Battlepanda: Use it or lose it, circa 1776


Always trying to figure things out with the minimum of bullshit and the maximum of belligerence.

Wednesday, September 06, 2006

Use it or lose it, circa 1776

At the risk of sounding like old Betteridge in The Moonstone, who is always on hand with a quote from Robinson Crusoe, I really think that there must be a apropos quote from The Wealth of Nations for every occasion.

It seems that Old Adam has anticipated the work of scientists like Elizabeth Gould in his observations of how the poverty of environment and experience enervates the mind:

In the progress of the division of labour, the employment of
the far greater part of those who live by labour, that is, of the
great body of the people, comes to be confined to a few very
simple operations, frequently to one or two. But the
understandings of the greater part of men are necessarily formed
by their ordinary employments. The man whose whole life is spent
in performing a few simple operations, of which the effects are
perhaps always the same, or very nearly the same, has no occasion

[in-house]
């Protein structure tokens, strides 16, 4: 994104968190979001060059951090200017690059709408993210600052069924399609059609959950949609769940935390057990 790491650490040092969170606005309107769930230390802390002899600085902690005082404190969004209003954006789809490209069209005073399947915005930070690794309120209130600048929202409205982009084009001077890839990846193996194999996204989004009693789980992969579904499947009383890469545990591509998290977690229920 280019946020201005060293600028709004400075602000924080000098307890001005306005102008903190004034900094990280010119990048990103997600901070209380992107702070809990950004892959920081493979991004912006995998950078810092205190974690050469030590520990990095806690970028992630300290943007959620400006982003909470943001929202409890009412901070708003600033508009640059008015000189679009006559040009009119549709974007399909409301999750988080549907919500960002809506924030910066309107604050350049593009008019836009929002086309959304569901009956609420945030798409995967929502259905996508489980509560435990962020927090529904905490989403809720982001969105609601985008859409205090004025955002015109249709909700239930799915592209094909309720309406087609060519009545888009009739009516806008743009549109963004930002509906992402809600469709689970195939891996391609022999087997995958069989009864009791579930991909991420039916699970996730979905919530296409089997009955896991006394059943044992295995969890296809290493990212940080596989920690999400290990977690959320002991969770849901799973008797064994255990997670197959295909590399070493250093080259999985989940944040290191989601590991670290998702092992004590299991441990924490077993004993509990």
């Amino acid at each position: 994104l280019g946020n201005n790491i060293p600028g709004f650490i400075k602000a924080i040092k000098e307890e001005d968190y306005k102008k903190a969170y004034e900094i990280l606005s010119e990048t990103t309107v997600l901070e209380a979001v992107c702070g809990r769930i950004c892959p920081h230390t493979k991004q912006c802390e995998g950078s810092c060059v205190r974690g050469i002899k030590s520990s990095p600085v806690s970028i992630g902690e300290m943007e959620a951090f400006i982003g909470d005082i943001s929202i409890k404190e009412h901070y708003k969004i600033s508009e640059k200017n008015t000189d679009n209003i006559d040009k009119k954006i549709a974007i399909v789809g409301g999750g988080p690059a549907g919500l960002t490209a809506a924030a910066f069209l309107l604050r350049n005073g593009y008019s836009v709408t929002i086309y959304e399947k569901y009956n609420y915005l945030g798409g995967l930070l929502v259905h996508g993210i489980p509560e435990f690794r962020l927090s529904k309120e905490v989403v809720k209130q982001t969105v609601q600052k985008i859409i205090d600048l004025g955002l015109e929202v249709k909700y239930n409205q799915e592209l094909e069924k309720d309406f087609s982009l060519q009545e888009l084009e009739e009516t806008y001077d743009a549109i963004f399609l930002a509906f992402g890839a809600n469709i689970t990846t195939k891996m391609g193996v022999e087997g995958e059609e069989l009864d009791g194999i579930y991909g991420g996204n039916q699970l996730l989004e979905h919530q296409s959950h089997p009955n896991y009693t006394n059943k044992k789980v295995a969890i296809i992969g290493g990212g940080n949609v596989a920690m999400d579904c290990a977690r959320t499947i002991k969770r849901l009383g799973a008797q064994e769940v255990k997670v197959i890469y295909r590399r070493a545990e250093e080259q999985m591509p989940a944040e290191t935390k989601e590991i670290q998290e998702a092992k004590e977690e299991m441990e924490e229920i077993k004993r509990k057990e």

to exert his understanding or to exercise his invention in
finding out expedients for removing difficulties which never
occur. He naturally loses, therefore, the habit of such exertion,
and generally becomes as stupid and ignorant as it is possible
for a human creature to become. The torpor of his mind renders
him not only incapable of relishing or bearing a part in any
rational conversation, but of conceiving any generous, noble, or
tender sentiment, and consequently of forming any just judgment
concerning many even of the ordinary duties of private life.

The Adam Smithian solution? Public education!
[The common people] have little time to spare for education. Their parents can scarce afford to
maintain them even in infancy. As soon as they are able to work they must apply to some trade by which they can earn their subsistence. That trade, too, is generally so simple and uniform as to give little exercise to the understanding, while, at the same time, their labour is both so constant and so severe, that it leaves them little leisure and less inclination to apply to, or even to think of, anything else. But though the common people cannot, in any civilised society, be so well instructed as people of some rank and fortune, the most essential parts of education, however, to read, write, and account, can be acquired at so early a period of life that the greater part even of those who are to be bred to the lowest occupations have time to acquire them before they can be employed in those occupations. For a very small expense the public can facilitate, can encourage, and can even impose upon almost the whole body of the people the necessity of acquiring those most essential parts of education.

File under "Why Adam Smith is right and the Adam Smithians are wrong".